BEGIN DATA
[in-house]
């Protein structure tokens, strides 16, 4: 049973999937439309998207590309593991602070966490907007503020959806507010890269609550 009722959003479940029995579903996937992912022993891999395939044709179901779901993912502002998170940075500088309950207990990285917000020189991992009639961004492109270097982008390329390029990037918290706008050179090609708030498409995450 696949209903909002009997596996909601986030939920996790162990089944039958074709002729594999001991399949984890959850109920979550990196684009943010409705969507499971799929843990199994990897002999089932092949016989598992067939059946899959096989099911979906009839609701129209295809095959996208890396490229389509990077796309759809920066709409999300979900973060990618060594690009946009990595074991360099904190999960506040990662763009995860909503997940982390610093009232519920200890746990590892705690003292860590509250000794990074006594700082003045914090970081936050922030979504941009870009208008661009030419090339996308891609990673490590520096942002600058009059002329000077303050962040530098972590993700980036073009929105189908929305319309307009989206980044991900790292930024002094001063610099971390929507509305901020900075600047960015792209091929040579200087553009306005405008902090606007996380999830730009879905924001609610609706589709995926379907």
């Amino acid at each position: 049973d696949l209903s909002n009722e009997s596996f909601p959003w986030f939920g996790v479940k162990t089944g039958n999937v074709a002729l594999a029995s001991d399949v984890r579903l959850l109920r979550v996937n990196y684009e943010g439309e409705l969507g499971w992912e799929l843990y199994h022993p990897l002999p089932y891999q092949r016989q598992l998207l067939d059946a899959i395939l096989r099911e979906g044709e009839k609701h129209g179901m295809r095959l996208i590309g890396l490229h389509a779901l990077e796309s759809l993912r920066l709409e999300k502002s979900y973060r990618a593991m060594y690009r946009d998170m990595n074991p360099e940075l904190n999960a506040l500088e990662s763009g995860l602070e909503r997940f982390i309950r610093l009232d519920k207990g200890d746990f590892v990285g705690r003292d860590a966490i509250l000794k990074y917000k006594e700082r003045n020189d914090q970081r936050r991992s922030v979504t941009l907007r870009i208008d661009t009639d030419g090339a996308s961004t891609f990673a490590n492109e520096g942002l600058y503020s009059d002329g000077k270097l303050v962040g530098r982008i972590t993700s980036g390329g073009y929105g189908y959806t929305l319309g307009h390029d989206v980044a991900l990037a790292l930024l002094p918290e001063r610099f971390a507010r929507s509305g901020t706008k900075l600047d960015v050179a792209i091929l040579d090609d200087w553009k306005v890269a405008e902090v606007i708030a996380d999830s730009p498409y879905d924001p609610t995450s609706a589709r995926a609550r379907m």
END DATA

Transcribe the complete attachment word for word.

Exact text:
[in-house]
């Protein structure tokens, strides 16, 4: 049973999937439309998207590309593991602070966490907007503020959806507010890269609550 009722959003479940029995579903996937992912022993891999395939044709179901779901993912502002998170940075500088309950207990990285917000020189991992009639961004492109270097982008390329390029990037918290706008050179090609708030498409995450 696949209903909002009997596996909601986030939920996790162990089944039958074709002729594999001991399949984890959850109920979550990196684009943010409705969507499971799929843990199994990897002999089932092949016989598992067939059946899959096989099911979906009839609701129209295809095959996208890396490229389509990077796309759809920066709409999300979900973060990618060594690009946009990595074991360099904190999960506040990662763009995860909503997940982390610093009232519920200890746990590892705690003292860590509250000794990074006594700082003045914090970081936050922030979504941009870009208008661009030419090339996308891609990673490590520096942002600058009059002329000077303050962040530098972590993700980036073009929105189908929305319309307009989206980044991900790292930024002094001063610099971390929507509305901020900075600047960015792209091929040579200087553009306005405008902090606007996380999830730009879905924001609610609706589709995926379907």
């Amino acid at each position: 049973d696949l209903s909002n009722e009997s596996f909601p959003w986030f939920g996790v479940k162990t089944g039958n999937v074709a002729l594999a029995s001991d399949v984890r579903l959850l109920r979550v996937n990196y684009e943010g439309e409705l969507g499971w992912e799929l843990y199994h022993p990897l002999p089932y891999q092949r016989q598992l998207l067939d059946a899959i395939l096989r099911e979906g044709e009839k609701h129209g179901m295809r095959l996208i590309g890396l490229h389509a779901l990077e796309s759809l993912r920066l709409e999300k502002s979900y973060r990618a593991m060594y690009r946009d998170m990595n074991p360099e940075l904190n999960a506040l500088e990662s763009g995860l602070e909503r997940f982390i309950r610093l009232d519920k207990g200890d746990f590892v990285g705690r003292d860590a966490i509250l000794k990074y917000k006594e700082r003045n020189d914090q970081r936050r991992s922030v979504t941009l907007r870009i208008d661009t009639d030419g090339a996308s961004t891609f990673a490590n492109e520096g942002l600058y503020s009059d002329g000077k270097l303050v962040g530098r982008i972590t993700s980036g390329g073009y929105g189908y959806t929305l319309g307009h390029d989206v980044a991900l990037a790292l930024l002094p918290e001063r610099f971390a507010r929507s509305g901020t706008k900075l600047d960015v050179a792209i091929l040579d090609d200087w553009k306005v890269a405008e902090v606007i708030a996380d999830s730009p498409y879905d924001p609610t995450s609706a589709r995926a609550r379907m």